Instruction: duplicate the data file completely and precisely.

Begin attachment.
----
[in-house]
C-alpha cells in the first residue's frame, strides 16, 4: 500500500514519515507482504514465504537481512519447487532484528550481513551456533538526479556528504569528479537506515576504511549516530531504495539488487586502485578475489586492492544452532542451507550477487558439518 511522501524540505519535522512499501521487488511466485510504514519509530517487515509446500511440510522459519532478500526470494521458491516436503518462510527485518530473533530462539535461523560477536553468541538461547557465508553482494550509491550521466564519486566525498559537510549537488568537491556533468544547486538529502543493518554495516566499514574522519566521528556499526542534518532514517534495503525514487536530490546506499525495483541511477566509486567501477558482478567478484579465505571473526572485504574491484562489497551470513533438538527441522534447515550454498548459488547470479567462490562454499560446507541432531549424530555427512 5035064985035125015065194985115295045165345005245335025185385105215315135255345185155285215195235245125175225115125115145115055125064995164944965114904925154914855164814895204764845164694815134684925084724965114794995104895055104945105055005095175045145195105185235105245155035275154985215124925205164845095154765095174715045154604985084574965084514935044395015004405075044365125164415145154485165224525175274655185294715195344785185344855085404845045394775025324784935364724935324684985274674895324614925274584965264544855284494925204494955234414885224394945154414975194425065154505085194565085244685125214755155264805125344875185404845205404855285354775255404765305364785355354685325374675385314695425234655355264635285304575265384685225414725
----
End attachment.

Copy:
[in-house]
C-alpha cells in the first residue's frame, strides 16, 4: 500500500514519515507482504514465504537481512519447487532484528550481513551456533538526479556528504569528479537506515576504511549516530531504495539488487586502485578475489586492492544452532542451507550477487558439518 511522501524540505519535522512499501521487488511466485510504514519509530517487515509446500511440510522459519532478500526470494521458491516436503518462510527485518530473533530462539535461523560477536553468541538461547557465508553482494550509491550521466564519486566525498559537510549537488568537491556533468544547486538529502543493518554495516566499514574522519566521528556499526542534518532514517534495503525514487536530490546506499525495483541511477566509486567501477558482478567478484579465505571473526572485504574491484562489497551470513533438538527441522534447515550454498548459488547470479567462490562454499560446507541432531549424530555427512 5035064985035125015065194985115295045165345005245335025185385105215315135255345185155285215195235245125175225115125115145115055125064995164944965114904925154914855164814895204764845164694815134684925084724965114794995104895055104945105055005095175045145195105185235105245155035275154985215124925205164845095154765095174715045154604985084574965084514935044395015004405075044365125164415145154485165224525175274655185294715195344785185344855085404845045394775025324784935364724935324684985274674895324614925274584965264544855284494925204494955234414885224394945154414975194425065154505085194565085244685125214755155264805125344875185404845205404855285354775255404765305364785355354685325374675385314695425234655355264635285304575265384685225414725